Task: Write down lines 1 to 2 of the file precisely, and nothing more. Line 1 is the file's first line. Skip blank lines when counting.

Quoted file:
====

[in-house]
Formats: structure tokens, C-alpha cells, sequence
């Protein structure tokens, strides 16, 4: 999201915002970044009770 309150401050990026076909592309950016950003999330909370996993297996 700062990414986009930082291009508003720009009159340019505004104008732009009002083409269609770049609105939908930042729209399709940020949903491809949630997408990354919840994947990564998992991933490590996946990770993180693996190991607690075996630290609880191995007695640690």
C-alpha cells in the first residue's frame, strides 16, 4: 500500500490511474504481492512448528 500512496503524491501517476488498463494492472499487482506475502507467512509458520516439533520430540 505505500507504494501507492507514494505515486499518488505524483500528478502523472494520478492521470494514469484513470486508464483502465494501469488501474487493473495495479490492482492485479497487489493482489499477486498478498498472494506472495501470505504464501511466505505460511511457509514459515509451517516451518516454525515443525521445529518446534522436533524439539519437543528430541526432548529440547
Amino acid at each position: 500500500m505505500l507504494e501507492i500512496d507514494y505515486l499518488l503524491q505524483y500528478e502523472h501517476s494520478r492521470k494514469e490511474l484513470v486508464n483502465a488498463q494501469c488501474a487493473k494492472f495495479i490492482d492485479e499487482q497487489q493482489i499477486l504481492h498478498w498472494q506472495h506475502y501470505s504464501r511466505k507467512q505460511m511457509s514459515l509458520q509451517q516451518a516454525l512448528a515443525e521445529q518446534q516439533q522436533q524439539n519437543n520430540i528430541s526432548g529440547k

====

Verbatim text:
[in-house]
Formats: structure tokens, C-alpha cells, sequence